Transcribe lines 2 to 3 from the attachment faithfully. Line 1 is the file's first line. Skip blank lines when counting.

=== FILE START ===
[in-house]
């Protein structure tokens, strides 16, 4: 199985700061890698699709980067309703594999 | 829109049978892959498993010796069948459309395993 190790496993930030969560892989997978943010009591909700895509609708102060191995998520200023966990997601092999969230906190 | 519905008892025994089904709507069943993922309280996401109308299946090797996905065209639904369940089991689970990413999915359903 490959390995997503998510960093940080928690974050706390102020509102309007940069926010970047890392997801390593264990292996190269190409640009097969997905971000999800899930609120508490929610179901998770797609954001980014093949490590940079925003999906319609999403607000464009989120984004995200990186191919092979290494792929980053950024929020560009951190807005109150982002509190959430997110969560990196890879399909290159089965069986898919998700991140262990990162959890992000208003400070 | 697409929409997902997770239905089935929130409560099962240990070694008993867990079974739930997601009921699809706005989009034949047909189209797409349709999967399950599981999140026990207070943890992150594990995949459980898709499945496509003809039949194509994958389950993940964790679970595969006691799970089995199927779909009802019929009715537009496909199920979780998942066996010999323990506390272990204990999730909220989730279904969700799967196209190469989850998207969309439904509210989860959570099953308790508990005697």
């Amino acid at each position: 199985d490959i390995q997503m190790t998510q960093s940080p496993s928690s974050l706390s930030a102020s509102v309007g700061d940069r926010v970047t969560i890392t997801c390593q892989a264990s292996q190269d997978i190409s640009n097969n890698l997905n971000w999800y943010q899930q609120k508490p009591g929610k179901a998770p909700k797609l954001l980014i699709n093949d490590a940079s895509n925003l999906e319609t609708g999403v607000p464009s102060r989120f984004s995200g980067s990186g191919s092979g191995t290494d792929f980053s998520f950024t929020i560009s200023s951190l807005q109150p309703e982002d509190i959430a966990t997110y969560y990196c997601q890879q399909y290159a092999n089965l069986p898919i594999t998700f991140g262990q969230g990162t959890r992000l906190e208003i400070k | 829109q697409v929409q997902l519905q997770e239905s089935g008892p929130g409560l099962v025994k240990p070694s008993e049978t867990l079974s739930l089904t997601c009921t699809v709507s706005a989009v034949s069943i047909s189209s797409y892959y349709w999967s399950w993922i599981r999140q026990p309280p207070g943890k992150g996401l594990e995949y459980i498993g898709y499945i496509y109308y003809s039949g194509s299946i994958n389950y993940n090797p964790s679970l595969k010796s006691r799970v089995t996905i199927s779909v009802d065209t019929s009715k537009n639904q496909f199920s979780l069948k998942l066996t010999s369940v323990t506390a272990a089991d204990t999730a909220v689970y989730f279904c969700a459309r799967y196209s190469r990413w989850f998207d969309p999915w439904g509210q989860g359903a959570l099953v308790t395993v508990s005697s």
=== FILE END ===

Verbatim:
């Protein structure tokens, strides 16, 4: 199985700061890698699709980067309703594999 | 829109049978892959498993010796069948459309395993 190790496993930030969560892989997978943010009591909700895509609708102060191995998520200023966990997601092999969230906190 | 519905008892025994089904709507069943993922309280996401109308299946090797996905065209639904369940089991689970990413999915359903 490959390995997503998510960093940080928690974050706390102020509102309007940069926010970047890392997801390593264990292996190269190409640009097969997905971000999800899930609120508490929610179901998770797609954001980014093949490590940079925003999906319609999403607000464009989120984004995200990186191919092979290494792929980053950024929020560009951190807005109150982002509190959430997110969560990196890879399909290159089965069986898919998700991140262990990162959890992000208003400070 | 697409929409997902997770239905089935929130409560099962240990070694008993867990079974739930997601009921699809706005989009034949047909189209797409349709999967399950599981999140026990207070943890992150594990995949459980898709499945496509003809039949194509994958389950993940964790679970595969006691799970089995199927779909009802019929009715537009496909199920979780998942066996010999323990506390272990204990999730909220989730279904969700799967196209190469989850998207969309439904509210989860959570099953308790508990005697």
């Amino acid at each position: 199985d490959i390995q997503m190790t998510q960093s940080p496993s928690s974050l706390s930030a102020s509102v309007g700061d940069r926010v970047t969560i890392t997801c390593q892989a264990s292996q190269d997978i190409s640009n097969n890698l997905n971000w999800y943010q899930q609120k508490p009591g929610k179901a998770p909700k797609l954001l980014i699709n093949d490590a940079s895509n925003l999906e319609t609708g999403v607000p464009s102060r989120f984004s995200g980067s990186g191919s092979g191995t290494d792929f980053s998520f950024t929020i560009s200023s951190l807005q109150p309703e982002d509190i959430a966990t997110y969560y990196c997601q890879q399909y290159a092999n089965l069986p898919i594999t998700f991140g262990q969230g990162t959890r992000l906190e208003i400070k | 829109q697409v929409q997902l519905q997770e239905s089935g008892p929130g409560l099962v025994k240990p070694s008993e049978t867990l079974s739930l089904t997601c009921t699809v709507s706005a989009v034949s069943i047909s189209s797409y892959y349709w999967s399950w993922i599981r999140q026990p309280p207070g943890k992150g996401l594990e995949y459980i498993g898709y499945i496509y109308y003809s039949g194509s299946i994958n389950y993940n090797p964790s679970l595969k010796s006691r799970v089995t996905i199927s779909v009802d065209t019929s009715k537009n639904q496909f199920s979780l069948k998942l066996t010999s369940v323990t506390a272990a089991d204990t999730a909220v689970y989730f279904c969700a459309r799967y196209s190469r990413w989850f998207d969309p999915w439904g509210q989860g359903a959570l099953v308790t395993v508990s005697s």